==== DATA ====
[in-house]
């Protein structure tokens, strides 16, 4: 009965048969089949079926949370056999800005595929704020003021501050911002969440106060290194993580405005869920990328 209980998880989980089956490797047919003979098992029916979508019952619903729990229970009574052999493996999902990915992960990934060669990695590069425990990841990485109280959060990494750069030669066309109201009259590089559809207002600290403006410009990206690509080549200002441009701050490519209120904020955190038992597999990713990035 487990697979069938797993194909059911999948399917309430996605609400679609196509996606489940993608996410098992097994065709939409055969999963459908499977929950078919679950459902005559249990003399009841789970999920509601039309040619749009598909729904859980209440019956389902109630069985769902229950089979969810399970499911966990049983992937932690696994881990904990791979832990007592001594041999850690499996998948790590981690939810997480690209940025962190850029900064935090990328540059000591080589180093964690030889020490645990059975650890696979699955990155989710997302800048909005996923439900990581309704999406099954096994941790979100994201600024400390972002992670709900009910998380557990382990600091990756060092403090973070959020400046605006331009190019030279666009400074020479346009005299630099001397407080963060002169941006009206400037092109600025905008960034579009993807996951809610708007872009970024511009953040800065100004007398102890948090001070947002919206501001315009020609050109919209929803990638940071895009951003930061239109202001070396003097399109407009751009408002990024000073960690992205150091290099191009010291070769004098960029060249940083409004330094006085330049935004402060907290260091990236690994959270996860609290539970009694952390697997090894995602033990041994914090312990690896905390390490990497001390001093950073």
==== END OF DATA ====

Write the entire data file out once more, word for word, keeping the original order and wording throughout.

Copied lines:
[in-house]
């Protein structure tokens, strides 16, 4: 009965048969089949079926949370056999800005595929704020003021501050911002969440106060290194993580405005869920990328 209980998880989980089956490797047919003979098992029916979508019952619903729990229970009574052999493996999902990915992960990934060669990695590069425990990841990485109280959060990494750069030669066309109201009259590089559809207002600290403006410009990206690509080549200002441009701050490519209120904020955190038992597999990713990035 487990697979069938797993194909059911999948399917309430996605609400679609196509996606489940993608996410098992097994065709939409055969999963459908499977929950078919679950459902005559249990003399009841789970999920509601039309040619749009598909729904859980209440019956389902109630069985769902229950089979969810399970499911966990049983992937932690696994881990904990791979832990007592001594041999850690499996998948790590981690939810997480690209940025962190850029900064935090990328540059000591080589180093964690030889020490645990059975650890696979699955990155989710997302800048909005996923439900990581309704999406099954096994941790979100994201600024400390972002992670709900009910998380557990382990600091990756060092403090973070959020400046605006331009190019030279666009400074020479346009005299630099001397407080963060002169941006009206400037092109600025905008960034579009993807996951809610708007872009970024511009953040800065100004007398102890948090001070947002919206501001315009020609050109919209929803990638940071895009951003930061239109202001070396003097399109407009751009408002990024000073960690992205150091290099191009010291070769004098960029060249940083409004330094006085330049935004402060907290260091990236690994959270996860609290539970009694952390697997090894995602033990041994914090312990690896905390390490990497001390001093950073």